Md Sakhawat Hossain Himel is pursuing his master’s degree in the Department of Physics and his research can be entitled as “The magnetic and magnetocaloric properties of selected Al1.2Fe2B2 derivative intermetallic systems”. Himel began his research in “Magnetism Laboratory” under the supervision of Dr. Mahmud Khan from the summer of 2019. He studies materials which can eradicate environmental problems such as global warming and green house effects. The prevailing gas compression technologies use gases such as CFC which eventually destroys our ozone layer. The solid-state refrigeration system explores materials which shows Magneto Caloric Effect (MCE). In this type of materials, the application of a large magnetic field and successive removal of the field causes a significant drop in the temperature of the material. This special trait of certain kind of materials shows the potential to develop a solid-state cooling system. After finishing up his graduate work at Miami, Himel hopes to enter a doctoral program in experimental condensed matter physics or material science & engineering. He is going to attend the American Physical Society’s March Meeting in Denver, Colorado in 2020. At this gathering of more than 10,000 physicists, he will give an oral presentation regarding one of his MCE-related projects. He also enjoys playing soccer in his leisure time.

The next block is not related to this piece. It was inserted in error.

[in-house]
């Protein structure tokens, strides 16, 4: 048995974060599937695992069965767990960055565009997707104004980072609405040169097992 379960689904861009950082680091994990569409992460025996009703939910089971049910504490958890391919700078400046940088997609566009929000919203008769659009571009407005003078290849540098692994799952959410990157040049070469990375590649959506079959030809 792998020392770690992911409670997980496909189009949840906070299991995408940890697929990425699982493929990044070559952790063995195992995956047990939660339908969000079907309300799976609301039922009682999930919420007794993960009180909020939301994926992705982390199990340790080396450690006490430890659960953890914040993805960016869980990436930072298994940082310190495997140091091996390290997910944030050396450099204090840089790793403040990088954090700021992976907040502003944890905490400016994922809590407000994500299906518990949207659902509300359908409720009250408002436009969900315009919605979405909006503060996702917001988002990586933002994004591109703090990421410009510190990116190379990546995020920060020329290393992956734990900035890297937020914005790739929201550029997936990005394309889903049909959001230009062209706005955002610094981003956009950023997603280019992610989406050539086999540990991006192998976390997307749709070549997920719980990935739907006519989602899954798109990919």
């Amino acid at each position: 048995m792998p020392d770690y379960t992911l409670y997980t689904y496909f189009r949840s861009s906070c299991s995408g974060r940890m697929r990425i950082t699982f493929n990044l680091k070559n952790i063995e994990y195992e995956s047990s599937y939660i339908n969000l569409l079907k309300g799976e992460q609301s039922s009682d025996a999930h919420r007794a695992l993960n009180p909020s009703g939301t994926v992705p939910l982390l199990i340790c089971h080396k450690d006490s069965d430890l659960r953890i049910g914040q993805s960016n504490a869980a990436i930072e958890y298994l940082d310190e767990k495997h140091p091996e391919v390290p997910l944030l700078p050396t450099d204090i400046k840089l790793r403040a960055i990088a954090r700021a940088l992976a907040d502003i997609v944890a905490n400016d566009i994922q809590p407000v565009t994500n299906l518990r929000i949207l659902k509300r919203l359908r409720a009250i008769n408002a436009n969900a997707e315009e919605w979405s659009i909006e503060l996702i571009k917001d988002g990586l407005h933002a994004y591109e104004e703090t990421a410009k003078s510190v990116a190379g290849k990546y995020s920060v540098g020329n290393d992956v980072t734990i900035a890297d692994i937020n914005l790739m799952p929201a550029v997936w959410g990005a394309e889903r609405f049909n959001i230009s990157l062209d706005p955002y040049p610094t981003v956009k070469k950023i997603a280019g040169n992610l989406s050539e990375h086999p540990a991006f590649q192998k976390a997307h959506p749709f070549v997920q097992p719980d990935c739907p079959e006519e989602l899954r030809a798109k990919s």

Top Oral/Art Presenters

Ashley Carroll, MFA in Art

Ashley Carroll is in her final semester as an MFA candidate in Art Studio. She is from Columbus, Ohio and received her BA from the University of Kentucky in 2016. For the past three years at Miami University, she has researched and explored the diversity and multiplicity of Black American hair. Ashley uses found materials and recycled synthetic hair to emulate texture and various hairstyles found in Black American hair culture. According to celebrities, media, and business professionals, natural curly hair is ‘wrong’, while straight hair is ‘good’. Having these recollections and personal experiences left her compelled to explore the racialized notion of beauty from a black feminist point of view. Ashley makes work that is multivalent with a focus on pop art aesthetic, allowing it to be shared with both the oppressors and the oppressed.